Zadie Smith alluded last night to Orwell's claim that one of the reasons writers write is to make a political statement or perhaps to influence political life. It is, in fact, impossible I think, not to write politically. Common discourse is charged with political associations that weight the words we use. Common words like "right" or "duty" or "threat" or "American" or "great" are difficult to disengage from the partisan context in which they are so loudly spoken. Speaking is not a politically or theologically neutral act, any more than voting or buying. And while it's always true to some extent that the charge words carry is intensified in a climate of widespread verbal promiscuity and word wars, I think it's just always true that words are political acts.
So, our challenge as writers and people of faith, for whom truth and charity are core values, is to maintain civil discourse, which, that term needs some unpacking, in a climate of fear mongering, hatemongering, ad hominem argument, dumbed down messages, and political spin. Richard Mouw, the former president of Fuller Seminary put it this way in his thoughtful book about civility called Uncommon Decency. "One of the real problems in modern life is that the people who are good at being civil often lack strong convictions, and people who have strong convictions often lack civility. We need to find a way of combining a civil outlook with a passionate intensity about our convictions. the real challenge is to come up with a convicted civility." It's a good phrase, he uses it repeatedly in that book, and I recommend it as a phrase to remember.
Three speakers just this morning posed a question similar to the one I'm addressing here. How do you write prophetically about public issues that shock and disturb and indict readers' complacencies without leaving those readers overwhelmed or in despair about issues they feel powerless to address? I've come up against this in teaching often, as I'm sure many of you have if you teach, and I remember one particular time many years ago. I was teaching a course that the students basically called Gloom and Doom 101, it was 20th century novels from Europe, [audience laughter] but one of the students, sweet kid from Concord, Massachusetts, after reading Kafka's Metamorphosis came into class and he tossed it on his desk and he said, "You know, I don't think I'll ever be completely happy again."
[00:15:57] At which point, I thought, this really is a pastoral ministry. [audience laughter] But it's important not to leave our readers overwhelmed, it's important not to take people to the edge of the abyss and leave them there. So, I'd like you to hold that question in mind here as we consider how to write so as to educate, encourage, and clarify, to write sentences that survive and subvert organized confusion, and I really want to emphasize the term subvert. This is a subversive business we're all in.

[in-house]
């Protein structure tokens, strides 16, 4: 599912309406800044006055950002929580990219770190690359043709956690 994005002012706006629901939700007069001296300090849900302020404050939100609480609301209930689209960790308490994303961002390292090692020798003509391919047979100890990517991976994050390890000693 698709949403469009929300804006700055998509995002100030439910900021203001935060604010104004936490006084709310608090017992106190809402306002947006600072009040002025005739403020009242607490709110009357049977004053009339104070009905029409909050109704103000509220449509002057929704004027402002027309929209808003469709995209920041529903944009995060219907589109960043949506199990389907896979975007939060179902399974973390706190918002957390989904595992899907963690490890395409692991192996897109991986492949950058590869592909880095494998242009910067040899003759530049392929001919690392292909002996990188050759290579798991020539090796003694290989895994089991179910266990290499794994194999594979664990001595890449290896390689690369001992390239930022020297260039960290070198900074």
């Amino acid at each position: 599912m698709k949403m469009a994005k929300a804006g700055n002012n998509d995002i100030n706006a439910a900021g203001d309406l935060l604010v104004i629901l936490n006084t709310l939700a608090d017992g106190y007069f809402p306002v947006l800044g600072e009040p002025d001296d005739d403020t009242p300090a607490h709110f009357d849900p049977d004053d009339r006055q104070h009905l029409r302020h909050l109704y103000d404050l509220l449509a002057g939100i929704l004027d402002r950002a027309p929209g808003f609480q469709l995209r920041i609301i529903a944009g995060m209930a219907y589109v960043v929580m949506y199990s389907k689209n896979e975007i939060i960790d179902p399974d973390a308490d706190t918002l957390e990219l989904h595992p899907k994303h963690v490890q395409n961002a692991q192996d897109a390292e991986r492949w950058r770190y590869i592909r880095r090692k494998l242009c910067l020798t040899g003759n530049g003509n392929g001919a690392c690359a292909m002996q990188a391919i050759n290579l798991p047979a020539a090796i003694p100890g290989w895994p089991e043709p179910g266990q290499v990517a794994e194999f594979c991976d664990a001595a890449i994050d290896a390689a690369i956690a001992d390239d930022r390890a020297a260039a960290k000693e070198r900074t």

I'm gonna offer a few reflections on these strategies that you have on your handout for staying both politic and prophetic in the midst of well-paid messaging. I'm not offering these strategies as an expert, I assure you, and certainly not as a person who is politically or theologically neutral, I am not. We can talk afterwards. But rather, as a writer who is still gratefully learning from writers who seem to me to be particularly effective in speaking truth to power, speaking for the poor, speaking up when it's needed, speaking out for those who are silenced, and speaking for the rest of us when they're the ones in a position to do so, and who recognize that call when it comes. Sometimes, we're the ones who are called. There are moments when we, each of us, have to recognize that neutrality is complicity, and to enter the conversation with clarity and conviction and a good op-ed piece.
It's good on the one hand to avoid becoming a self-styled prophet. I grew up with a couple of those in my family, and I'm aware of the temptation to think that one has God's eye view. One doesn't. But it's good also to be alert to moments when our particular situation and our particular gifts oblige us to enter public controversies in the hope of helping provide some stay against confusion. We need to be alert for those moments when they come.
So these practices, from writers who have helped educate me, and have informed my political and theological and writerly sensibilities are a completely subjectively chosen list. You make your own list. But it was helpful to me to go through and just look for techniques that I admire, and I hope these examples will provide a little encouragement toward vigorous, attentive stewardship of language, and help equip us for opportunities to speak on networks and airwaves and op-ed pages and in city council meetings and in university chapel services and in service club meetings and conferences and sermons. To speak for the common good with clarity and sanity and grace. So we won't cover everything on my much-shortened list, but let's begin.
The first one is give definition due diligence. What you mean by liberal may not be what I mean by liberal. You're favorite news source and mine may differ on what constitutes a crisis. And "Christian" especially when it's used as a market label for books, leadership programs, and colleges, is a very slippery term.
I often think of the rather awkward title of Raymond Carver's well-known poem "What We Talk about When We Talk about Love." I like that title because it's a reminder to pause, reflect, and redefine even those terms whose ordinariness allows us to forget their richness and complexity. Definition of terms is not a task that’s confined to formal argument. Whole works of fiction or memoir have been devoted to clarifying what we talk about when we talk about poverty or racism or fidelity or war.